Our confidence lies in doing things we deem estimable (read “esteem-able”) whether it’s teaching or climbing mountains or both. It grows when we have the camaraderie and safety of being able to share hopes and concerns freely. Being able to talk about our fears before we are in a survival situation lights up points that just one person in the group may miss. It keeps us safe. As an instructor, having fellow instructors to teach or debrief with gives us as much perspective as the feedback from the group.
Last year, a friend of mine who is a woman taught a Women’s Chainsaw 101 class. She made the decision to let the only man in the room offer his opinions freely. She watched her expertise wane as he talked on and soon they were out of time for practicing skills. We talked later and she was unsatisfied with the outcome, feeling railroaded by the man in the room.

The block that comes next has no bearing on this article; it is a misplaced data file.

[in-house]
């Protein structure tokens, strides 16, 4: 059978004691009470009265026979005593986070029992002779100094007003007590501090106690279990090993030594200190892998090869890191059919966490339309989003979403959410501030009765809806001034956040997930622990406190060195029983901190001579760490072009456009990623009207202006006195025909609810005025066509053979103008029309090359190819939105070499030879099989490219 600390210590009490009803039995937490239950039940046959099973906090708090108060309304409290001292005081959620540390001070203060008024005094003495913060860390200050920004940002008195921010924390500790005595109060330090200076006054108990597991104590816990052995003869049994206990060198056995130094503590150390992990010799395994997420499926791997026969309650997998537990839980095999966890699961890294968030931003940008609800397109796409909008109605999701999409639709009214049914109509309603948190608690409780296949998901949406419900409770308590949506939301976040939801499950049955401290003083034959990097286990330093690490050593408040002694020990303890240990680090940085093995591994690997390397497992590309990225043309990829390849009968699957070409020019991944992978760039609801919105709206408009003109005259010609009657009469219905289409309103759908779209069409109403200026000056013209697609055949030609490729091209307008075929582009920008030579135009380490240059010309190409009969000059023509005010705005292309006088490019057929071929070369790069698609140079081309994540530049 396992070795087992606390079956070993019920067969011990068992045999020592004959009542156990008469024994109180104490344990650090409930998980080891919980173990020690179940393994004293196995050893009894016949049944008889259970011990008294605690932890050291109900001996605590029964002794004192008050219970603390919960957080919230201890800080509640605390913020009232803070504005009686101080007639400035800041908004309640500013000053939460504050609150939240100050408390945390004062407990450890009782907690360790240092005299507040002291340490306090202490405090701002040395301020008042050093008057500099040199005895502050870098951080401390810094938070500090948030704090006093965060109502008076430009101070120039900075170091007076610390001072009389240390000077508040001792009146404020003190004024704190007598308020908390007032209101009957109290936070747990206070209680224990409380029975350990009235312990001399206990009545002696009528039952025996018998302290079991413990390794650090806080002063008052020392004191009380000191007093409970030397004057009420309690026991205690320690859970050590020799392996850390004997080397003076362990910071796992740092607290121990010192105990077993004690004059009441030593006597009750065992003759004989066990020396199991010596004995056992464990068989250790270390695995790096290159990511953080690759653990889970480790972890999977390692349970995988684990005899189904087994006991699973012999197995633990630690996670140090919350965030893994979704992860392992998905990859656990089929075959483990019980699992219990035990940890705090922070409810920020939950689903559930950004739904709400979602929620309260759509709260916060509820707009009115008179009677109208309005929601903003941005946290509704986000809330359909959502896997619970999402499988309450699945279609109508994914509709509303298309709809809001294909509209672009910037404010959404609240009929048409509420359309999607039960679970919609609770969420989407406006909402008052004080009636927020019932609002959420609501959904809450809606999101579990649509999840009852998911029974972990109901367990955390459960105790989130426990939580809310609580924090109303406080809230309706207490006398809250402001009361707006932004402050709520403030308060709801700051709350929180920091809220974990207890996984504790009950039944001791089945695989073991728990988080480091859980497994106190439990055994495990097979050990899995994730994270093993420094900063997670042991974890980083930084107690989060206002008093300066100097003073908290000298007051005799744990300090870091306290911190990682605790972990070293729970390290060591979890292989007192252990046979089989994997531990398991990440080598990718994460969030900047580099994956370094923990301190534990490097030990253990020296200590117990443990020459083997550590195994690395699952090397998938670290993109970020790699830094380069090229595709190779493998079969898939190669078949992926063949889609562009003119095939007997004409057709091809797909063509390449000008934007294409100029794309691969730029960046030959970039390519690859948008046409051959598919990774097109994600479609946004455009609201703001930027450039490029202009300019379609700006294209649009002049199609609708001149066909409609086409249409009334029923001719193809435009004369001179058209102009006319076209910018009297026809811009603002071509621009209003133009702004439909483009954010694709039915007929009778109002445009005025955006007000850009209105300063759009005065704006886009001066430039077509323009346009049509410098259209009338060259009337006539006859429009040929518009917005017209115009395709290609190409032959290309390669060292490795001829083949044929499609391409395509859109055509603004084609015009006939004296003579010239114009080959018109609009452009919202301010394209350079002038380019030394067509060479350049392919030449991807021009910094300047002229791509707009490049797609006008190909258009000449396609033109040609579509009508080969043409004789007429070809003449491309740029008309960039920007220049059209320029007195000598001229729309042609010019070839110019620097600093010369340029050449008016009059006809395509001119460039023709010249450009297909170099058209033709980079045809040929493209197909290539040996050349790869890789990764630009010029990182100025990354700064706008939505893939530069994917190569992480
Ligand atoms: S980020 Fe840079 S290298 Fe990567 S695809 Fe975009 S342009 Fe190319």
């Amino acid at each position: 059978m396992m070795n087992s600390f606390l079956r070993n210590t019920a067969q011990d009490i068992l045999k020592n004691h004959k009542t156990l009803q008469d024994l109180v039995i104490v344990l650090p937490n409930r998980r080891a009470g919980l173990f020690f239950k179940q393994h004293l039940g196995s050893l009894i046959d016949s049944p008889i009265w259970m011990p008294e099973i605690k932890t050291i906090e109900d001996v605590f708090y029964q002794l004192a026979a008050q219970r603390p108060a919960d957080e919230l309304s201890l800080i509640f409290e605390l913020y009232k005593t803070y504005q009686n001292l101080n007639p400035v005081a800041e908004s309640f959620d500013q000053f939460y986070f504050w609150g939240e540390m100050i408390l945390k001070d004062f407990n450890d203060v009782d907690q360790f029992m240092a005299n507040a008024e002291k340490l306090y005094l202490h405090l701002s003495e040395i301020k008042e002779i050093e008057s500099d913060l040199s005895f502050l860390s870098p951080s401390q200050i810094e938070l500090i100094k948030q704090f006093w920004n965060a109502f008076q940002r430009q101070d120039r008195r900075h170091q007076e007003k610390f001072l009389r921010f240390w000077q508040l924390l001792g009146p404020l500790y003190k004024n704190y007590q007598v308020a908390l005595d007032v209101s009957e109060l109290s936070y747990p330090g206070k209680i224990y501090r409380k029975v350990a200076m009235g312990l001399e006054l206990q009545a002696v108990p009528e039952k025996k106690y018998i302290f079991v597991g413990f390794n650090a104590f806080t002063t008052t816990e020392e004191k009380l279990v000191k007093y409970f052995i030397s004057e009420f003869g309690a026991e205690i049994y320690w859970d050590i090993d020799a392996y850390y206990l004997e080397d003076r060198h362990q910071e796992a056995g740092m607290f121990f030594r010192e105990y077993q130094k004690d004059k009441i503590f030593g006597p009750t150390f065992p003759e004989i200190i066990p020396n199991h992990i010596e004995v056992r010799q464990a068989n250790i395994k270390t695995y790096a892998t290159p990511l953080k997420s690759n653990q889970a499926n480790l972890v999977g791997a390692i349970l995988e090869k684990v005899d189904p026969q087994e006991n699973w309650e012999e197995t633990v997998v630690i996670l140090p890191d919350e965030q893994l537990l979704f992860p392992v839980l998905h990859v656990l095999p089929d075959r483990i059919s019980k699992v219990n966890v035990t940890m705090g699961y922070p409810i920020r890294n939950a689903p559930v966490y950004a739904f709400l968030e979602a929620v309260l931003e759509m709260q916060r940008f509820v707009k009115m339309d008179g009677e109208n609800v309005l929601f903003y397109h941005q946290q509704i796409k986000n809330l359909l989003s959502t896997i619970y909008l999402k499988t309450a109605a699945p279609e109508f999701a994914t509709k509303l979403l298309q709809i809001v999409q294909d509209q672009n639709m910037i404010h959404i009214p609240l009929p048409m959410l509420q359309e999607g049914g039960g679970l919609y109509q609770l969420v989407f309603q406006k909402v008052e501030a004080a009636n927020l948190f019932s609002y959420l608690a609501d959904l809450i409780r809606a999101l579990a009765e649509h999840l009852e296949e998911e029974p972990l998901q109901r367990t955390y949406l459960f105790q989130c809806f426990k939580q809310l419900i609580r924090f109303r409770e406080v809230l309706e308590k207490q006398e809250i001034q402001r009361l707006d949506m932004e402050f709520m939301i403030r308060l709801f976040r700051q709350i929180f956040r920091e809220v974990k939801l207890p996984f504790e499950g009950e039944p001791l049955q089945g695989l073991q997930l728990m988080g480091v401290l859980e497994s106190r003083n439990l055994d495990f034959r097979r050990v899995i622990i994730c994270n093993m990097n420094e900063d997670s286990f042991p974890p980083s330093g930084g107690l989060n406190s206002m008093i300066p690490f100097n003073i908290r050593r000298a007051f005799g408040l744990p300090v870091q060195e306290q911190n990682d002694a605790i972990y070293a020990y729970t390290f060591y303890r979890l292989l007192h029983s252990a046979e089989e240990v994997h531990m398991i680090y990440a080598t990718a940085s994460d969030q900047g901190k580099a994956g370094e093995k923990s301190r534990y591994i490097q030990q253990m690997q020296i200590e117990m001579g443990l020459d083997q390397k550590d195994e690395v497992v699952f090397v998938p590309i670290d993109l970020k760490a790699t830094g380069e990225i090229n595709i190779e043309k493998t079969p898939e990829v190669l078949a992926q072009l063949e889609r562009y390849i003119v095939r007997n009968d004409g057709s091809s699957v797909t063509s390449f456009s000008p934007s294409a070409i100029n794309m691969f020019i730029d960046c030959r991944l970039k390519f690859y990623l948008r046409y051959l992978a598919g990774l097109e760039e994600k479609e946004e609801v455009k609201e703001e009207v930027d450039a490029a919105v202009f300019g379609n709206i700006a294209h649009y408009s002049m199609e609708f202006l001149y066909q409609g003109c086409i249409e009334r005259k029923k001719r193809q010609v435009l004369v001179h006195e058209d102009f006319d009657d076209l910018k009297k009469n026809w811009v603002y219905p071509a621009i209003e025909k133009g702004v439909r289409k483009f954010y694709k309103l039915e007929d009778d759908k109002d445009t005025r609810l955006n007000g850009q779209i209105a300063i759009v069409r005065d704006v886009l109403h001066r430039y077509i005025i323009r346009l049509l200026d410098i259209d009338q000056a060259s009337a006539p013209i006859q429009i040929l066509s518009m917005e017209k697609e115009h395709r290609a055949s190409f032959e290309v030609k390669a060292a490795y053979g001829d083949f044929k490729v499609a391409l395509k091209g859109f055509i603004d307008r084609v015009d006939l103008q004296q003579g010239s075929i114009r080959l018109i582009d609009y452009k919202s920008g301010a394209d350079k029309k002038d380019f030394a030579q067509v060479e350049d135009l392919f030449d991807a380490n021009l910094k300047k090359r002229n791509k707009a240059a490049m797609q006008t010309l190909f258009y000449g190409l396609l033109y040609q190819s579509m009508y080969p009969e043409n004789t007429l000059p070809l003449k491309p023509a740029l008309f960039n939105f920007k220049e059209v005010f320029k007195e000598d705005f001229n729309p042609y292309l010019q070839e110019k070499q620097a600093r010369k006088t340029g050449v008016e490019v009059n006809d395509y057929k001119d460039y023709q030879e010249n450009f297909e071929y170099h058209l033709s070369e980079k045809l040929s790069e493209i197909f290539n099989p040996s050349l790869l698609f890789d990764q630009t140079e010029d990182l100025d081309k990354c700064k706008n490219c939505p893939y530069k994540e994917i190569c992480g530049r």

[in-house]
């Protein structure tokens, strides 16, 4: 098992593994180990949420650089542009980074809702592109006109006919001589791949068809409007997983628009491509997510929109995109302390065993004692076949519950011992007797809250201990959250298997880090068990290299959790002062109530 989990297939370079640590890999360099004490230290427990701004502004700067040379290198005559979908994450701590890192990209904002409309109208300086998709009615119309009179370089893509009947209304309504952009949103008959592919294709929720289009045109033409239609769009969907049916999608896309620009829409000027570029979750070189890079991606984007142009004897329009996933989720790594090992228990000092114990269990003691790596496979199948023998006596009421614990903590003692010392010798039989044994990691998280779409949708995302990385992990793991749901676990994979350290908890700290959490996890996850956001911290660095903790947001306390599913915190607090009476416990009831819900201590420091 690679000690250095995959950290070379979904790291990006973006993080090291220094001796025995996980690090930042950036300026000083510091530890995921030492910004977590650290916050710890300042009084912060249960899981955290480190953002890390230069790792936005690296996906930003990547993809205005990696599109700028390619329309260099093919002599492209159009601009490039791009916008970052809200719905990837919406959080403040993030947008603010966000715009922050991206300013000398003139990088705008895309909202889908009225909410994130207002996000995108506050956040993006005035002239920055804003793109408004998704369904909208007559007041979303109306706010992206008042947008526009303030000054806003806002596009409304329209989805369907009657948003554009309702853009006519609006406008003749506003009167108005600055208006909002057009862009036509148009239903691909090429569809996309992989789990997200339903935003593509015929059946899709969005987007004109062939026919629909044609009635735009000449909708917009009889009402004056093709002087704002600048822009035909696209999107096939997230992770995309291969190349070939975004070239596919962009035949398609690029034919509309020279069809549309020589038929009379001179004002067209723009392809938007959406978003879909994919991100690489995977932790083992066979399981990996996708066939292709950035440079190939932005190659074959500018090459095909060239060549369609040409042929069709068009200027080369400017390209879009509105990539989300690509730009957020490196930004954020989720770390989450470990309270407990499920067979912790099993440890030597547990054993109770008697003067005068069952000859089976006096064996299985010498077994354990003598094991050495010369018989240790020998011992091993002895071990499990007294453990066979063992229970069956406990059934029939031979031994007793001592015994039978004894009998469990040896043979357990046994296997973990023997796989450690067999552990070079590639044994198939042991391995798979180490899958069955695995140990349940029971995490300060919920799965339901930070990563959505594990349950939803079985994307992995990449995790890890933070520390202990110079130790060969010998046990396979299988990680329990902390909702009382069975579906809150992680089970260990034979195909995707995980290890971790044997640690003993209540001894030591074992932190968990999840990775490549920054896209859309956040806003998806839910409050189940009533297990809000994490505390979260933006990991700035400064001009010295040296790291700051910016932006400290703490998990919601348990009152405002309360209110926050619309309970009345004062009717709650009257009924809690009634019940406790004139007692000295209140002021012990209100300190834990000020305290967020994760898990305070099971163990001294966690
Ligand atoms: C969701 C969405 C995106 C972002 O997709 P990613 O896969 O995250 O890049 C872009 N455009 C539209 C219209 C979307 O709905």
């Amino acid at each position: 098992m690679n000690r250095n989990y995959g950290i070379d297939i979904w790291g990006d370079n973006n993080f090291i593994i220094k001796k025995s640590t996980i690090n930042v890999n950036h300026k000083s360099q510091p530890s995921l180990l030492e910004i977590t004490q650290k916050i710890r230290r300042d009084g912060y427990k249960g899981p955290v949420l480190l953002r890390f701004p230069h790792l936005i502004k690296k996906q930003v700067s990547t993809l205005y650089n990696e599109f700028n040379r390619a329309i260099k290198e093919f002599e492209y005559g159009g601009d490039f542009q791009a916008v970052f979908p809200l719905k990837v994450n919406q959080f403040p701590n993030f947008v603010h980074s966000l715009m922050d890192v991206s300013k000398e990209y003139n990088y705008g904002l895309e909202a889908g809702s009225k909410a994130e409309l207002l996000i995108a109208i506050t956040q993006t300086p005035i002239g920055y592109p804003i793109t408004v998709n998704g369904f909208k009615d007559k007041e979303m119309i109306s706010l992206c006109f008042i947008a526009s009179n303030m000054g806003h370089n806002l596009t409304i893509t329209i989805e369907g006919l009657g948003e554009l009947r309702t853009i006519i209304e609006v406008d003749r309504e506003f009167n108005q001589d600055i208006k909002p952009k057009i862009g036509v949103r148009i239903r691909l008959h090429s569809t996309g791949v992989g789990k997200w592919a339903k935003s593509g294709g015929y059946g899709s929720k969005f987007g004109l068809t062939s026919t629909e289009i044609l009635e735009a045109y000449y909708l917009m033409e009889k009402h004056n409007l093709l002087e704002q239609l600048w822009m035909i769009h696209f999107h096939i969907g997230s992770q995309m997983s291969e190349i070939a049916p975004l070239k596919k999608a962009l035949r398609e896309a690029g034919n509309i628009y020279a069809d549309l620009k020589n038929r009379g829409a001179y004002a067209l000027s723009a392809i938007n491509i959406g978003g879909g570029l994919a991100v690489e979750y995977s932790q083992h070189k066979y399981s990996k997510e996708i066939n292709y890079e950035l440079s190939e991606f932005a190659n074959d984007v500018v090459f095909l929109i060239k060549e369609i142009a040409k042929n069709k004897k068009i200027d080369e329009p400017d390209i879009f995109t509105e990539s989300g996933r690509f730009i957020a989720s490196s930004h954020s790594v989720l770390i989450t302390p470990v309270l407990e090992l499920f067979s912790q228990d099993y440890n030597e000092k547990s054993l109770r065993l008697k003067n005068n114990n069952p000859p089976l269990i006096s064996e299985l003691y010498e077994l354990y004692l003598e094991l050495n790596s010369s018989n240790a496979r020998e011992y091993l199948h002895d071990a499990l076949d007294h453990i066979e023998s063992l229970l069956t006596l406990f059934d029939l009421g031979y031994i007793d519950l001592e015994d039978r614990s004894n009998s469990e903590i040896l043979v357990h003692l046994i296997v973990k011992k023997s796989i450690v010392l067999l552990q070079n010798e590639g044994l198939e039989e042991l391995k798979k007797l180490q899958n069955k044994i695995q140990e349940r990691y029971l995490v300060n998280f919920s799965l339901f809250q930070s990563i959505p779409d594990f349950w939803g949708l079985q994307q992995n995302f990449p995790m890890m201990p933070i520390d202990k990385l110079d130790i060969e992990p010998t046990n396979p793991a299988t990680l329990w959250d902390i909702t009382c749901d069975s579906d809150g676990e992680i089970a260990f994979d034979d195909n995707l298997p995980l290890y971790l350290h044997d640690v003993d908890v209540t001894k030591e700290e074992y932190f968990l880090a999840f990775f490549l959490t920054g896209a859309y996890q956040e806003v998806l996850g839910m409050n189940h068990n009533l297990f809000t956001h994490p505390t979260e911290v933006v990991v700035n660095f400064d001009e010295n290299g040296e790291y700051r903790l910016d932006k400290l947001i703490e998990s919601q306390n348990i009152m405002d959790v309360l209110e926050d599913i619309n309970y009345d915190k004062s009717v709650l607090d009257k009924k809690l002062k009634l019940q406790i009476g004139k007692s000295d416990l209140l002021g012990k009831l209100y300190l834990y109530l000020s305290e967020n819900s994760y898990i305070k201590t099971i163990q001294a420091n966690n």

Sometimes you need to speak out. It was my mother who told me, if someone is directly affecting the learning of the class, it might be that only a direct comment will stop them from dominating. I’ve told students who were taking over my time, “Thank you for your input. I need to keep going or I won’t get through my material. It’d be great if you could hold your comments until the end.” It’s group socialism in which the instructor stands up for the needs of the students, understanding what the group needs in order to learn. Confidence means saying, “I need to know if you heard what I said about the tides,” when you’re headed down the beach against a cliff. It means holding the belief that, if the person interrupting you really was an expert and they will be willing to teach the class next time – and holding this in the center of your very being. Your job as a group member, as a teacher, is to keep everyone moving in the right direction. And as a leader, it is listening the concerns of the group and making an educated decision as to whether to continue. If no one listens, be like a beaver – have a third exit and use it.